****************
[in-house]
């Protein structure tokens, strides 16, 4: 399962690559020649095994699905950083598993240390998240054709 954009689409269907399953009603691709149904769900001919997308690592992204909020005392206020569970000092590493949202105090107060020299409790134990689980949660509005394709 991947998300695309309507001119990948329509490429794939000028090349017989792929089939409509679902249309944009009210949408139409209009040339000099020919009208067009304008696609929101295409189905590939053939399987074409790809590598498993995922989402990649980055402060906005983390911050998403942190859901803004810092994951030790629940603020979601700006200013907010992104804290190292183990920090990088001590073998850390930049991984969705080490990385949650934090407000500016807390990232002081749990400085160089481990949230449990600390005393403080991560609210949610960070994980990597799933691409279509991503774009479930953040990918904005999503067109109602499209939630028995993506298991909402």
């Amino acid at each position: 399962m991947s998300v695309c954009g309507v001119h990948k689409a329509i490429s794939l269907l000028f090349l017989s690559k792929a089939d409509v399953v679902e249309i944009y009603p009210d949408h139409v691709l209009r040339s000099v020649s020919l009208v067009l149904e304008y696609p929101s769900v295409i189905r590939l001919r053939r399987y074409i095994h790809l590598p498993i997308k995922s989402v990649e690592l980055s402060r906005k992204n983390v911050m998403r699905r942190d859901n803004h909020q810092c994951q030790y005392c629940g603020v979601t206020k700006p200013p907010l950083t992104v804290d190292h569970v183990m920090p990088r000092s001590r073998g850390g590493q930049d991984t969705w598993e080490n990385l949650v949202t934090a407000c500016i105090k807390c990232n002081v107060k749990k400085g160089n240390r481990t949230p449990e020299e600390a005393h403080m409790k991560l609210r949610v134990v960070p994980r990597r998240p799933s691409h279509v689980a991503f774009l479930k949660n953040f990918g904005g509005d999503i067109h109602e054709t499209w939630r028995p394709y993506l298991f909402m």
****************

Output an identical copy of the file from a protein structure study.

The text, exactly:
[in-house]
């Protein structure tokens, strides 16, 4: 399962690559020649095994699905950083598993240390998240054709 954009689409269907399953009603691709149904769900001919997308690592992204909020005392206020569970000092590493949202105090107060020299409790134990689980949660509005394709 991947998300695309309507001119990948329509490429794939000028090349017989792929089939409509679902249309944009009210949408139409209009040339000099020919009208067009304008696609929101295409189905590939053939399987074409790809590598498993995922989402990649980055402060906005983390911050998403942190859901803004810092994951030790629940603020979601700006200013907010992104804290190292183990920090990088001590073998850390930049991984969705080490990385949650934090407000500016807390990232002081749990400085160089481990949230449990600390005393403080991560609210949610960070994980990597799933691409279509991503774009479930953040990918904005999503067109109602499209939630028995993506298991909402």
């Amino acid at each position: 399962m991947s998300v695309c954009g309507v001119h990948k689409a329509i490429s794939l269907l000028f090349l017989s690559k792929a089939d409509v399953v679902e249309i944009y009603p009210d949408h139409v691709l209009r040339s000099v020649s020919l009208v067009l149904e304008y696609p929101s769900v295409i189905r590939l001919r053939r399987y074409i095994h790809l590598p498993i997308k995922s989402v990649e690592l980055s402060r906005k992204n983390v911050m998403r699905r942190d859901n803004h909020q810092c994951q030790y005392c629940g603020v979601t206020k700006p200013p907010l950083t992104v804290d190292h569970v183990m920090p990088r000092s001590r073998g850390g590493q930049d991984t969705w598993e080490n990385l949650v949202t934090a407000c500016i105090k807390c990232n002081v107060k749990k400085g160089n240390r481990t949230p449990e020299e600390a005393h403080m409790k991560l609210r949610v134990v960070p994980r990597r998240p799933s691409h279509v689980a991503f774009l479930k949660n953040f990918g904005g509005d999503i067109h109602e054709t499209w939630r028995p394709y993506l298991f909402m």